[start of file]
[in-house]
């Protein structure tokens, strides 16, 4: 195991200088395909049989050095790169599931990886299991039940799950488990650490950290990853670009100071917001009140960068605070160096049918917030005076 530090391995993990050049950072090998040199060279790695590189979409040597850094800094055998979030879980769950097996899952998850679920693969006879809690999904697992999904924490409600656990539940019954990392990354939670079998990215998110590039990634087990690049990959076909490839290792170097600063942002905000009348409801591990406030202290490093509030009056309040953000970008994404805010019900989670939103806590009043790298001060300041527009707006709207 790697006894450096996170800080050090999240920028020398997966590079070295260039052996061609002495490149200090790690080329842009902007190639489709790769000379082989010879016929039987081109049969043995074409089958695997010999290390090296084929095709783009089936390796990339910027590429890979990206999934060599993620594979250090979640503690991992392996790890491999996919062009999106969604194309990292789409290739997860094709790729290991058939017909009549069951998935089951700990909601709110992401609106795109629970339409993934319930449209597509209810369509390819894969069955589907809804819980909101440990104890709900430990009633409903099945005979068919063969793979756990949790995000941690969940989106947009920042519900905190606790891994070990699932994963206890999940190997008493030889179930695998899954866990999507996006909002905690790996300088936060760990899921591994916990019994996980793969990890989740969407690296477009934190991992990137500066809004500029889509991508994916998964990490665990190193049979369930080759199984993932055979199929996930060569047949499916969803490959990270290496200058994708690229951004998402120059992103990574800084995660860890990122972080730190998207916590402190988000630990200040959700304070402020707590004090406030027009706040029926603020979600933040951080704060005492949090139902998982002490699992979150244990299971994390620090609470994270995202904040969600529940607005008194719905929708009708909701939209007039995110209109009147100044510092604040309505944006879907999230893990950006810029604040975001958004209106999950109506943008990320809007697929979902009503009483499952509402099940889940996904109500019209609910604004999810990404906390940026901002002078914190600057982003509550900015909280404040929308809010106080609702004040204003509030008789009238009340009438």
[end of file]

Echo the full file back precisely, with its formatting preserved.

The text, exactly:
[in-house]
């Protein structure tokens, strides 16, 4: 195991200088395909049989050095790169599931990886299991039940799950488990650490950290990853670009100071917001009140960068605070160096049918917030005076 530090391995993990050049950072090998040199060279790695590189979409040597850094800094055998979030879980769950097996899952998850679920693969006879809690999904697992999904924490409600656990539940019954990392990354939670079998990215998110590039990634087990690049990959076909490839290792170097600063942002905000009348409801591990406030202290490093509030009056309040953000970008994404805010019900989670939103806590009043790298001060300041527009707006709207 790697006894450096996170800080050090999240920028020398997966590079070295260039052996061609002495490149200090790690080329842009902007190639489709790769000379082989010879016929039987081109049969043995074409089958695997010999290390090296084929095709783009089936390796990339910027590429890979990206999934060599993620594979250090979640503690991992392996790890491999996919062009999106969604194309990292789409290739997860094709790729290991058939017909009549069951998935089951700990909601709110992401609106795109629970339409993934319930449209597509209810369509390819894969069955589907809804819980909101440990104890709900430990009633409903099945005979068919063969793979756990949790995000941690969940989106947009920042519900905190606790891994070990699932994963206890999940190997008493030889179930695998899954866990999507996006909002905690790996300088936060760990899921591994916990019994996980793969990890989740969407690296477009934190991992990137500066809004500029889509991508994916998964990490665990190193049979369930080759199984993932055979199929996930060569047949499916969803490959990270290496200058994708690229951004998402120059992103990574800084995660860890990122972080730190998207916590402190988000630990200040959700304070402020707590004090406030027009706040029926603020979600933040951080704060005492949090139902998982002490699992979150244990299971994390620090609470994270995202904040969600529940607005008194719905929708009708909701939209007039995110209109009147100044510092604040309505944006879907999230893990950006810029604040975001958004209106999950109506943008990320809007697929979902009503009483499952509402099940889940996904109500019209609910604004999810990404906390940026901002002078914190600057982003509550900015909280404040929308809010106080609702004040204003509030008789009238009340009438």